In my last few blogs I have used Java to generate a dataset simulating 64 students sitting a 64 item test. I have talked about the "prox" method of estimation discussed in the Winsteps documentation. I shall now show the results of seven iterations through the dataset using this formula:
di' = mi - root(1 + si2/2.9)di
where di' is the revised item difficulty and di is the previous estimate of item difficulty, mi is the mean ability of the children from the most recent estimate and si is the standard deviation of those abilities. The chart immediately below shows the raw mean item difficulty as di0 and the mean item difficulty from 6 subsequent iterations. The chart below that shows the variance of raw item difficulty as di0 and the variance from 6 subsequent iterations.
It is clear from these charts that the best estimate of difficulty and the tightest distribution is the original dataset. Four addition iterations were carried out but not charted because the gyrations of the mean and the variance went off the scale.
The prox estimation method requires similar calculations to be carried out for both item difficulty and student ability, and the corresponding formula for student ability is:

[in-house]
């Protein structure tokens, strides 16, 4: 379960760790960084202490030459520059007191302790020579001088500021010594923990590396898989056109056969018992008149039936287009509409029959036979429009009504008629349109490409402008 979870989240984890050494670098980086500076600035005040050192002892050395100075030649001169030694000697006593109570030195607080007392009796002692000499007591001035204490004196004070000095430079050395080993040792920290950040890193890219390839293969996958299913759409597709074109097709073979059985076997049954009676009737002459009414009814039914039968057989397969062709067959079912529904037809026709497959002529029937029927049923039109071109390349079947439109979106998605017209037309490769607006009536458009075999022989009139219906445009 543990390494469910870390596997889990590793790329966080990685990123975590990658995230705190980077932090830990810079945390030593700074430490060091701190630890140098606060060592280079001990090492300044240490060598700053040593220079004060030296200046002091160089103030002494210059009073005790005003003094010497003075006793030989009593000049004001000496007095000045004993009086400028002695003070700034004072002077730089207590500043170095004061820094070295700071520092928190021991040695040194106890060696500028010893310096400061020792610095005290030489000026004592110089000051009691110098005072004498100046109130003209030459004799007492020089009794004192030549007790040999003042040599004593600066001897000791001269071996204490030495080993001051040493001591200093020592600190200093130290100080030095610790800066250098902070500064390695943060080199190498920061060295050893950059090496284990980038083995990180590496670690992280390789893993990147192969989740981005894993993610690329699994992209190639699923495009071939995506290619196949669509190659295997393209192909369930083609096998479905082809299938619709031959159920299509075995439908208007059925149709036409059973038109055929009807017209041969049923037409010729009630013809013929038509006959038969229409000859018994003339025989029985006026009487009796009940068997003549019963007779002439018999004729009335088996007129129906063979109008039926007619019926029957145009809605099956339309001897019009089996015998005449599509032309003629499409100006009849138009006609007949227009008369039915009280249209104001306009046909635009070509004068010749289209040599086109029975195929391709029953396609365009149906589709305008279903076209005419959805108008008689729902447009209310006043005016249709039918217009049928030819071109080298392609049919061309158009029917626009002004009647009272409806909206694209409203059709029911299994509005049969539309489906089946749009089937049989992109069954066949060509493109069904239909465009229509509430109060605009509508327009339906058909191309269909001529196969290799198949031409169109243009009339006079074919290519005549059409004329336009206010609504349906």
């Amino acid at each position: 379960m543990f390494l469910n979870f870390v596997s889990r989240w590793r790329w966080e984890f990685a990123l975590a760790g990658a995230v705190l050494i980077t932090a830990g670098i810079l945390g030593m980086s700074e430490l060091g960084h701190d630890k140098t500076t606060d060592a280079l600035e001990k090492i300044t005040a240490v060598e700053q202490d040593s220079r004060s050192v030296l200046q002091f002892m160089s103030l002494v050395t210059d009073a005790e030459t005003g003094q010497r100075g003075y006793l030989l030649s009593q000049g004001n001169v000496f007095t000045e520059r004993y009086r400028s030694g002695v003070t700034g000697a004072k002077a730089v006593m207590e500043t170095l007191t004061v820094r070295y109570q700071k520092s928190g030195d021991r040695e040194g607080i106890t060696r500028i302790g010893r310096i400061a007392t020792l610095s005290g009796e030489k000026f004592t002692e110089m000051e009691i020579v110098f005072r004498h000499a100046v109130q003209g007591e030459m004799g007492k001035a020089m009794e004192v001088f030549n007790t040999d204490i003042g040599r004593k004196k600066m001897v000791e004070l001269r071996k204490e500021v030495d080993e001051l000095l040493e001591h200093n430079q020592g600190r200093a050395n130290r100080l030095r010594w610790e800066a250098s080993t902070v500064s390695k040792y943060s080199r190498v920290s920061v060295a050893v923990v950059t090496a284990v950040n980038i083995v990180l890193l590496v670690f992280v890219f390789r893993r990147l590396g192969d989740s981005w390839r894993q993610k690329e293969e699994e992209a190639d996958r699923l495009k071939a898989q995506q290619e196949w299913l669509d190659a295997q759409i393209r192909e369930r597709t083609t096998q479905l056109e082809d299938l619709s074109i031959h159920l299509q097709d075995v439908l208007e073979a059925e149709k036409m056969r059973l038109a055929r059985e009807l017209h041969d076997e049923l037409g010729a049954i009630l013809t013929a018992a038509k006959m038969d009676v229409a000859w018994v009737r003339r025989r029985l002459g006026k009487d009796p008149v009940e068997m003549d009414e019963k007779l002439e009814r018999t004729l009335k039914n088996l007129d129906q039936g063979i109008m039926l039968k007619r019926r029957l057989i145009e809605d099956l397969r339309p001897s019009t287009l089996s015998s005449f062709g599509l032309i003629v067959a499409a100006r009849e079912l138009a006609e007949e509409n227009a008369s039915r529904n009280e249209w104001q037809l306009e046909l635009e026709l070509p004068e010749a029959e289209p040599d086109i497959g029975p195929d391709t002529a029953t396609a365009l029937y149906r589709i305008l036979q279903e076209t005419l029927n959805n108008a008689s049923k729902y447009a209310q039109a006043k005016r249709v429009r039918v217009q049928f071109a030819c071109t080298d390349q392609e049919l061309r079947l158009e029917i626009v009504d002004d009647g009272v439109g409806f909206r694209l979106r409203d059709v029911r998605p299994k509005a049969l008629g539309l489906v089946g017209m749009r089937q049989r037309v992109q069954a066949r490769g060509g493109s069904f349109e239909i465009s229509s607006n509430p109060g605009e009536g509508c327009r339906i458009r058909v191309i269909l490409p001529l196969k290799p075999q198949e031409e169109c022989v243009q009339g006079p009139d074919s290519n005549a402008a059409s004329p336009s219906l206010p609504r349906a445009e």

ai' = mi + root(1 + si2/2.9)ai
where ai' is the revised item difficulty and ai is the previous estimate of item difficulty, mi is the mean difficulty of the items from the most recent estimate and si is the standard deviation of those difficulties. The charts below the means and variances of ability through six iterations.
Once again we know from the model parameters that the best estimate of ability and the tightest distribution is given by the original dataset.
In the Winsteps documentation it says the iterations should continue until: "the increase in the range of the person or item measures is smaller than 0.5 logits". The charts below show the "range" of ability and difficulty in the first estimate and the six subsequent iterations.
These charts clearly show the range of ability and difficulty increasing in increasing increments, so it is not immediately clear when to stop. On closer examination, the abilities range increases by less than .5 logits after the first iteration, and the difficulties range increases by less than .5 logits for the first 4 iterations.
The documentation also says at least 2 iterations are carried out, although it is not clear whether this includes the first "transformation" on the raw scores. If it does, and the process stops at ab1 and di1, the the process will not have strayed too far from what we know (from the model parameters) to the "true" abilities and difficulties. But nor will it have improved on the raw data, or the first raw transformation.